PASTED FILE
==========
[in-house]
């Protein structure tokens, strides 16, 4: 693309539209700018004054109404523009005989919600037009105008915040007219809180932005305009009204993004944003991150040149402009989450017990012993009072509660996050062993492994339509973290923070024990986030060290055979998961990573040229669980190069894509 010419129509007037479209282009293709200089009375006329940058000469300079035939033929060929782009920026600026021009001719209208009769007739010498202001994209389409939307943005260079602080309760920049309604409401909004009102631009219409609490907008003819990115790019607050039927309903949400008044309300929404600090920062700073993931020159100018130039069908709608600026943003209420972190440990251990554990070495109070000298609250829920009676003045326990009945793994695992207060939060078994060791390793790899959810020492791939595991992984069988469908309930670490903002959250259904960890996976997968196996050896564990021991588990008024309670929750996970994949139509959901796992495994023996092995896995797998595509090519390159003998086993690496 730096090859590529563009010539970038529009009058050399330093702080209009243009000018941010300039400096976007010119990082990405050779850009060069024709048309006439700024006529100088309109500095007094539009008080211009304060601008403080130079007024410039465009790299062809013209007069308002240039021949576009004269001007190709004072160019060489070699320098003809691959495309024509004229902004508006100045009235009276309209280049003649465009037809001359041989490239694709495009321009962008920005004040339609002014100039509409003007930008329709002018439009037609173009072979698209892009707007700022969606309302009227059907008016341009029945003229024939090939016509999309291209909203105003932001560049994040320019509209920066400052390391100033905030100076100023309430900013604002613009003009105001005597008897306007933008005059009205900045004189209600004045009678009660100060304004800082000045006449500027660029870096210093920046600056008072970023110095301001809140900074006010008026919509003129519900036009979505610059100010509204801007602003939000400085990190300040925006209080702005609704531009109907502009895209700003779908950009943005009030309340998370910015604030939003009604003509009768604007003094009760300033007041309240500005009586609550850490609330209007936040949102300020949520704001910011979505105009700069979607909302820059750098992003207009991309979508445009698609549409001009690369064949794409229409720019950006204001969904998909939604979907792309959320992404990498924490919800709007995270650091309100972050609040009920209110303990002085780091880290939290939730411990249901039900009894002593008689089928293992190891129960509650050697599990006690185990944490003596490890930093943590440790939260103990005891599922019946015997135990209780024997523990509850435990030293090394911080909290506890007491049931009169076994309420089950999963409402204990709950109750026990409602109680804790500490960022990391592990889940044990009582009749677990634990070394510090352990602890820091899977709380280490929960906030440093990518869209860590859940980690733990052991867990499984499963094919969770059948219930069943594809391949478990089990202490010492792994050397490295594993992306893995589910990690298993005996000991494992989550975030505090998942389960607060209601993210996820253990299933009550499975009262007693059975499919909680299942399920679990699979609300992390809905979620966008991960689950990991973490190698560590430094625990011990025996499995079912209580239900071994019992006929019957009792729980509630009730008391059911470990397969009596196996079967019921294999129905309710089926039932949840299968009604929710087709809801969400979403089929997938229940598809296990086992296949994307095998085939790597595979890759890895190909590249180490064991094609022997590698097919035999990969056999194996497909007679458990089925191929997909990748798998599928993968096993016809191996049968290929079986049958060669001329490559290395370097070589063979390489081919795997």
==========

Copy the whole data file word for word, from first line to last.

[in-house]
């Protein structure tokens, strides 16, 4: 693309539209700018004054109404523009005989919600037009105008915040007219809180932005305009009204993004944003991150040149402009989450017990012993009072509660996050062993492994339509973290923070024990986030060290055979998961990573040229669980190069894509 010419129509007037479209282009293709200089009375006329940058000469300079035939033929060929782009920026600026021009001719209208009769007739010498202001994209389409939307943005260079602080309760920049309604409401909004009102631009219409609490907008003819990115790019607050039927309903949400008044309300929404600090920062700073993931020159100018130039069908709608600026943003209420972190440990251990554990070495109070000298609250829920009676003045326990009945793994695992207060939060078994060791390793790899959810020492791939595991992984069988469908309930670490903002959250259904960890996976997968196996050896564990021991588990008024309670929750996970994949139509959901796992495994023996092995896995797998595509090519390159003998086993690496 730096090859590529563009010539970038529009009058050399330093702080209009243009000018941010300039400096976007010119990082990405050779850009060069024709048309006439700024006529100088309109500095007094539009008080211009304060601008403080130079007024410039465009790299062809013209007069308002240039021949576009004269001007190709004072160019060489070699320098003809691959495309024509004229902004508006100045009235009276309209280049003649465009037809001359041989490239694709495009321009962008920005004040339609002014100039509409003007930008329709002018439009037609173009072979698209892009707007700022969606309302009227059907008016341009029945003229024939090939016509999309291209909203105003932001560049994040320019509209920066400052390391100033905030100076100023309430900013604002613009003009105001005597008897306007933008005059009205900045004189209600004045009678009660100060304004800082000045006449500027660029870096210093920046600056008072970023110095301001809140900074006010008026919509003129519900036009979505610059100010509204801007602003939000400085990190300040925006209080702005609704531009109907502009895209700003779908950009943005009030309340998370910015604030939003009604003509009768604007003094009760300033007041309240500005009586609550850490609330209007936040949102300020949520704001910011979505105009700069979607909302820059750098992003207009991309979508445009698609549409001009690369064949794409229409720019950006204001969904998909939604979907792309959320992404990498924490919800709007995270650091309100972050609040009920209110303990002085780091880290939290939730411990249901039900009894002593008689089928293992190891129960509650050697599990006690185990944490003596490890930093943590440790939260103990005891599922019946015997135990209780024997523990509850435990030293090394911080909290506890007491049931009169076994309420089950999963409402204990709950109750026990409602109680804790500490960022990391592990889940044990009582009749677990634990070394510090352990602890820091899977709380280490929960906030440093990518869209860590859940980690733990052991867990499984499963094919969770059948219930069943594809391949478990089990202490010492792994050397490295594993992306893995589910990690298993005996000991494992989550975030505090998942389960607060209601993210996820253990299933009550499975009262007693059975499919909680299942399920679990699979609300992390809905979620966008991960689950990991973490190698560590430094625990011990025996499995079912209580239900071994019992006929019957009792729980509630009730008391059911470990397969009596196996079967019921294999129905309710089926039932949840299968009604929710087709809801969400979403089929997938229940598809296990086992296949994307095998085939790597595979890759890895190909590249180490064991094609022997590698097919035999990969056999194996497909007679458990089925191929997909990748798998599928993968096993016809191996049968290929079986049958060669001329490559290395370097070589063979390489081919795997």